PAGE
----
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Re: exception systems
Date: Thu, 18 Apr 1996 11:07:44 +0000
From: William D Clinger <firstname.lastname@example.org>
My point is that exceptions are a ball of mud.
I think this is a fallacy. The space of things that you might use
exceptions to implement is perhaps a ball of mud, in the same sense as
the space of things that you might write programs about is a ball of
The space of things an exception system should do is a well-understood
area about which much useful work has been done, and I think there's
no excuse for propagating the myth that this is some black art. It
simply is not. There are a very finite set of very well understood
issues in this area. There are perhaps several different ways of
approaching each, but the problem is not endless.
I feel as if calling this a ball of mud is a way of saying that it's
ok to be sloppy about the outcome, or it's not necessary to do your
homework about what's been done already because probably it won't
measure up to your high standards anyway, and it's ok to just make up
ideas on the fly and assert that they're better than what's been done
I want to applaud both Richard Kelsey and Dan Friedman, both of whom
have suffered through extensive discussions with me in order to try to
wrap their respective heads around the various issues that I keep
saying are the criteria. Richard Kelsey's proposals really make an
extraordinarily good stab at addressing what I consider the
appropriate issues head-on. To the extent that his proposals have
been insufficient, I'd like to see an example of a program you want to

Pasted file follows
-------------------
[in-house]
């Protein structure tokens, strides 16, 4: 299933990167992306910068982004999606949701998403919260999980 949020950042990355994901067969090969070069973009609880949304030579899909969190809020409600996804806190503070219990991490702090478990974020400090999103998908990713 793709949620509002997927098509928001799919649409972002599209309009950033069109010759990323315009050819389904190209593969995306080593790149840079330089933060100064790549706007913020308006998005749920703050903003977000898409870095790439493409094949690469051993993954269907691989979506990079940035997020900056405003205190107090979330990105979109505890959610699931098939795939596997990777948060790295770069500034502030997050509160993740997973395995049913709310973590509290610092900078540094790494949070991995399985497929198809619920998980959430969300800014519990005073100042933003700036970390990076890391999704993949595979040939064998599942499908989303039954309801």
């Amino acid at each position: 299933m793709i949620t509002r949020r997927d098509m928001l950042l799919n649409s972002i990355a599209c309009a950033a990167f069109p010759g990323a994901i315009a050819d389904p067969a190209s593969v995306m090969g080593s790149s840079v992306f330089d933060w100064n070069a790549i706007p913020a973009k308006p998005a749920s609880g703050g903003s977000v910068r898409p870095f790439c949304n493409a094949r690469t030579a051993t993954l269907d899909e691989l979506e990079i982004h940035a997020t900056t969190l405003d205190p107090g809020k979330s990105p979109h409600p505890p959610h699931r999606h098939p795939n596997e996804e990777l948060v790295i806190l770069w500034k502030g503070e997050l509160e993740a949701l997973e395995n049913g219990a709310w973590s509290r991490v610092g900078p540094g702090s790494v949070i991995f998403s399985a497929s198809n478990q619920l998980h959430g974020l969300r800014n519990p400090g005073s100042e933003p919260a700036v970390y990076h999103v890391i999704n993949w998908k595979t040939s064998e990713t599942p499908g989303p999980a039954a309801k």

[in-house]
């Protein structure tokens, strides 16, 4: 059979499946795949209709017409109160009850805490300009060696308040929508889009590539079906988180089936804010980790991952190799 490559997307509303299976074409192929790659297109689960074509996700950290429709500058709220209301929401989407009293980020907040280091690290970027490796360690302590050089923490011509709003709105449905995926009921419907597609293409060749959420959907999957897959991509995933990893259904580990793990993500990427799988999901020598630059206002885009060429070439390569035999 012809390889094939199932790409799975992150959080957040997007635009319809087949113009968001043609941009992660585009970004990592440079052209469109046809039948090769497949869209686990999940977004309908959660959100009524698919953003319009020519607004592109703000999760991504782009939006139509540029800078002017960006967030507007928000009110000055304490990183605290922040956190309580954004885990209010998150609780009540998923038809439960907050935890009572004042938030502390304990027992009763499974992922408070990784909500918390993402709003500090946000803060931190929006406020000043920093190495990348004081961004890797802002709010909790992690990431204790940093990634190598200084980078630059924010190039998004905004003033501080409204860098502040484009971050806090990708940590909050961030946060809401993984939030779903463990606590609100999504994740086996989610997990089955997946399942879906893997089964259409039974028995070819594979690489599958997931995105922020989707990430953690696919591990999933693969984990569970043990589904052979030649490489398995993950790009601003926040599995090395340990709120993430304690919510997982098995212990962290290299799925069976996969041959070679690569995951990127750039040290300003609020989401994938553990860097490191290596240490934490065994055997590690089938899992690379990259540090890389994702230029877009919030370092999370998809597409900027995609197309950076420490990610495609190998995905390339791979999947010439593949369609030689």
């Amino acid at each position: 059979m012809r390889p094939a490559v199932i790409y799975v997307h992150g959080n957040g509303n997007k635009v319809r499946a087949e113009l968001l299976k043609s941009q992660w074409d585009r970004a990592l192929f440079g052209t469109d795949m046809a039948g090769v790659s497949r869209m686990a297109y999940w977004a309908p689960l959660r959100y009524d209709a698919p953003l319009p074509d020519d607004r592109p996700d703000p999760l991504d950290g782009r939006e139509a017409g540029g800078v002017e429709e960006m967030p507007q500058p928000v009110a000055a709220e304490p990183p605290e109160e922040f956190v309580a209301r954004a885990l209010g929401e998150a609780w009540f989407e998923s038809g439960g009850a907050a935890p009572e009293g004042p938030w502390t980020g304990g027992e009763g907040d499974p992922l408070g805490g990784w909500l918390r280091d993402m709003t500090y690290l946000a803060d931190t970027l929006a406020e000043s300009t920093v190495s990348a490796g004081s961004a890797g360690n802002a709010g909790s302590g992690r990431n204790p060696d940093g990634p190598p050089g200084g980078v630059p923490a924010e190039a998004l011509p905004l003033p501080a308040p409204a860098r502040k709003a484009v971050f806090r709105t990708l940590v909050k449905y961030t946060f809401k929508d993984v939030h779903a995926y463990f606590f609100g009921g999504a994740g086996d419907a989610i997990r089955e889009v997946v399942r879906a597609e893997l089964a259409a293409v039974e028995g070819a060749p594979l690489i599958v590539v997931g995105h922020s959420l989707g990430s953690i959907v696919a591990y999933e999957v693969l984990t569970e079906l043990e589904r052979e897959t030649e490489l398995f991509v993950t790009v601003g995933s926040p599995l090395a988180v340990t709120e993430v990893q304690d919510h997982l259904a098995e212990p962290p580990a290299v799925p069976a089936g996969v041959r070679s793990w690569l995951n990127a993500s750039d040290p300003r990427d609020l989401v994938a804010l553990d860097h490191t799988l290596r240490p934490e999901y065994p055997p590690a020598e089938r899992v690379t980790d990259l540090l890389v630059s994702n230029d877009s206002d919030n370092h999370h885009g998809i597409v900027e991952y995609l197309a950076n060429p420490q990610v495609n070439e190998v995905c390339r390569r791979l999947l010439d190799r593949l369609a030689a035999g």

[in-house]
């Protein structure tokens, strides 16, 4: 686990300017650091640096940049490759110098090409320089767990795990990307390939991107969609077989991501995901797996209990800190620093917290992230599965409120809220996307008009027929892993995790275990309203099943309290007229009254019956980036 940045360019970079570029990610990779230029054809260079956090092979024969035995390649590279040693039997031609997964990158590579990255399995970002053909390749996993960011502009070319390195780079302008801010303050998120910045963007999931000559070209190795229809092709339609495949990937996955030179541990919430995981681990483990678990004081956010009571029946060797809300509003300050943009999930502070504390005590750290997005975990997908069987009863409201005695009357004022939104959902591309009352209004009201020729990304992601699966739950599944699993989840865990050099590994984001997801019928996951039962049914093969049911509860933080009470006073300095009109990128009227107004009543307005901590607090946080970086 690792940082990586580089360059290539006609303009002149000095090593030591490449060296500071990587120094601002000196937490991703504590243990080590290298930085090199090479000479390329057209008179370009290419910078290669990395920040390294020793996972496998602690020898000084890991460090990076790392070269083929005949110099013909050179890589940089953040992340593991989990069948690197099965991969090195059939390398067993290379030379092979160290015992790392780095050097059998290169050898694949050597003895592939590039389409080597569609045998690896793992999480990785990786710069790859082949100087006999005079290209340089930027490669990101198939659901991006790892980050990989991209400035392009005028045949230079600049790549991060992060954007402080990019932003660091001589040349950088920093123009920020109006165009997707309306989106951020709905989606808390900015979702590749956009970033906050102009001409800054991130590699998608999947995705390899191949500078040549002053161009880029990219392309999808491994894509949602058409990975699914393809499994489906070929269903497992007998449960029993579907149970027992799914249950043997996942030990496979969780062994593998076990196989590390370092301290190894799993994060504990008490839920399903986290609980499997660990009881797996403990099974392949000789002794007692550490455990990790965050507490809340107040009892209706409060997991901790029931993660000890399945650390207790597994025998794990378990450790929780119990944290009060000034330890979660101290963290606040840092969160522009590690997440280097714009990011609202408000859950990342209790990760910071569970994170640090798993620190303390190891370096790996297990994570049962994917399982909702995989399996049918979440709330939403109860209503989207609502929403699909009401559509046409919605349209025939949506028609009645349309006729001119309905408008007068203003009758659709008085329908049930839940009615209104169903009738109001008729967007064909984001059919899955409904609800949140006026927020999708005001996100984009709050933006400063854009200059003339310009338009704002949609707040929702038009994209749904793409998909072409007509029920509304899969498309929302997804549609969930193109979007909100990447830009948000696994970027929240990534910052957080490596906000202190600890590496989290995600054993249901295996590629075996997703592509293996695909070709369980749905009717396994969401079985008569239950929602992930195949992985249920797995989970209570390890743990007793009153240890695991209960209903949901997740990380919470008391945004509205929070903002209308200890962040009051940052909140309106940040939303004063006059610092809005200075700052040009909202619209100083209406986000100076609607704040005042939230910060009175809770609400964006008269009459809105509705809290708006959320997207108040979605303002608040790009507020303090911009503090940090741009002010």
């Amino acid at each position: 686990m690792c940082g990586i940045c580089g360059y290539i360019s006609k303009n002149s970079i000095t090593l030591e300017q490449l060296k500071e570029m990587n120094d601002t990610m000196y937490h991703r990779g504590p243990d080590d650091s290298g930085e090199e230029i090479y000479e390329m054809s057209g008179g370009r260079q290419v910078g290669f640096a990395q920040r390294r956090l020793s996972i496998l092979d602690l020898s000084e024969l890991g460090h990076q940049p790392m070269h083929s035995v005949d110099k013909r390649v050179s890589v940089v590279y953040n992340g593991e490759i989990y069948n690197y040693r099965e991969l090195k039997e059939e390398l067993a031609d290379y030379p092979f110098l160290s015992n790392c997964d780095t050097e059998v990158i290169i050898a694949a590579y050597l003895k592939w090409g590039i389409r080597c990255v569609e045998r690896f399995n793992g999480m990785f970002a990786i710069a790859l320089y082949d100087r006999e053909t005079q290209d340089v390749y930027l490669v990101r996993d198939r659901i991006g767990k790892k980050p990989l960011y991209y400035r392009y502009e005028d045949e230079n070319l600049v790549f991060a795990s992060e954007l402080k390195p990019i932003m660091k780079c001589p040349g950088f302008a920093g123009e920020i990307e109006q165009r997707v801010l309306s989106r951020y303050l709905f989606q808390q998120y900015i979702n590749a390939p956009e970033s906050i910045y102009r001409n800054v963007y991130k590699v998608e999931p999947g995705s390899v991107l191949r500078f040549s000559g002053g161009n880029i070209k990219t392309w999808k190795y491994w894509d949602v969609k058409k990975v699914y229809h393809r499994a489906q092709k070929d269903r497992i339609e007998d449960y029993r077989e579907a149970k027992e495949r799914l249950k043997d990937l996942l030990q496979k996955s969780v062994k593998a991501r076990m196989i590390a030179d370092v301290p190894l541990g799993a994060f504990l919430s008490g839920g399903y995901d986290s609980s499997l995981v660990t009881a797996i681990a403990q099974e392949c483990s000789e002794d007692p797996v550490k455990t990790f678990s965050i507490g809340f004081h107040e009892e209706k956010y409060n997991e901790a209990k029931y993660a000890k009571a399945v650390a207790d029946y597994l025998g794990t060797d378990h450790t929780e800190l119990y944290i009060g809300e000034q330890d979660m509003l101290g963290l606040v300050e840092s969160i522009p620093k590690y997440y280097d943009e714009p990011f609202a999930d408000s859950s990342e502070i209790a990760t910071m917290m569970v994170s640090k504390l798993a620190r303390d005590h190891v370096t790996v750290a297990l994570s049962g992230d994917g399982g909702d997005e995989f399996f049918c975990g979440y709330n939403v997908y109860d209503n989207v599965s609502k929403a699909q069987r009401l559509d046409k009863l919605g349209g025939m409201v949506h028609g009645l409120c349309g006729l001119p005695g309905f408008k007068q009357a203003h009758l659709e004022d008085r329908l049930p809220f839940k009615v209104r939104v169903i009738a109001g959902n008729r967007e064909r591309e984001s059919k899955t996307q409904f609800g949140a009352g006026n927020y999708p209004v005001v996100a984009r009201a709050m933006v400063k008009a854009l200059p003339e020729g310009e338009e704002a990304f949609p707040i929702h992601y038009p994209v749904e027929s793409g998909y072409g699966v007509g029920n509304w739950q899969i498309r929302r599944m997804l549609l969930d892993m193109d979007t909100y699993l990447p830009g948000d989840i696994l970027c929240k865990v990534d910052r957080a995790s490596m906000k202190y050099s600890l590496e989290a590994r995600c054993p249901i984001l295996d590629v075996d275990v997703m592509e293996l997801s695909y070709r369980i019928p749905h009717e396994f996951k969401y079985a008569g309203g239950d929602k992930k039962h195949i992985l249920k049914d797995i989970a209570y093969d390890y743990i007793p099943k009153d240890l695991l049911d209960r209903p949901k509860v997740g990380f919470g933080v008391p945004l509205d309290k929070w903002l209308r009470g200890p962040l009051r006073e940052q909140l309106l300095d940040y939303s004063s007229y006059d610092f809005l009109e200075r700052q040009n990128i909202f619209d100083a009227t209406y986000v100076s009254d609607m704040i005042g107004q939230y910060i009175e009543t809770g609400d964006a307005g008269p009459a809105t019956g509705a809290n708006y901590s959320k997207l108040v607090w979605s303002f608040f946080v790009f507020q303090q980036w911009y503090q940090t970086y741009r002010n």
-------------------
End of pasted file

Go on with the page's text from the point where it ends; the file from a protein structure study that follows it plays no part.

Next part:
be able to write and why it is hard to write in his system in order to
Here is more of what I'd like to see as criteria for acceptance of an
exception system. I'm not positive this list is complete, but I see it
as a starting point...
BASIC PROGRAMMATIC FUNCTIONALITY
1. REPRESENTING SITUATIONS
Can the exception system represent a situation in an object-oriented
way so that unrelated programs with can distinguish situations about
which they have expertise from situations about which they don't?
2. IDENTIFYING RESTART POINTS ("USEFUL" CONTINUATIONS)
Does the exception system provide a way to establish certain
continuations that might be useful in continuing from subprograms
that run into difficulty and need a non-local return point short
of a global exit? (Is there a way to later introspect to find these,
or must they be passed by explicit data flow?)
3. REQUESTING ADVICE (SIGNALING)
Does the system provide a mechanism for a program to take a condition
(a representation of a situation) and ask for aid in deciding among
possible courses of action (restart points)?
4. OFFERING ADVICE (HANDLING)
Does the system provide a mechanism for a program to offer advice.
Preferrably, this should allow the advice-giver to inspect the
condition object representing the situation to be resolved before
committing to giving advice? That is, it should offer the ability
either to give advice or to DECLINE.
5. What restart protocols does the system offer in various error
situations? e.g., if there is an unbound variable error, is there
a standard way that I can count on to supply a new value so it can
continue as if no error had occurred? What about file not found
errors and supplying a new file? Another example protocol might be
the ABORT restart to return to the nearest command level (or exit
the application, if it has no command level).
BASIC INTERACTIVE FUNCTIONALITY
6. ERROR MESSAGES
Does the system provide a way to present conditions to the user
in an appropriate natural language?
7. INPUT FROM USER
Does the system provide for the user to select among restarts
interactively, in order to allow the user the option of being
a "handler". One should think of the "debugger" as simply an
Key to this are the ability to perform (6) above, and these
two additional sub-issues:
A. Does the system provide a way to present restarts
to the user in an appropriate natural language?
B. Does the system provide a way to add the ability to prompt for
arguments needed by a restart protocol which in a program would
be supplied by the program but in the interactive mode must come
from the user. (An INVOKE-RESTART-INTERACTIVELY facility.)
8. TRAP HANDLING
Does the system allow you to manipulate floating point traps.
9. INTERRUPT HANDLING
Doe the system allow you to establish mechanisms that manage interrupts.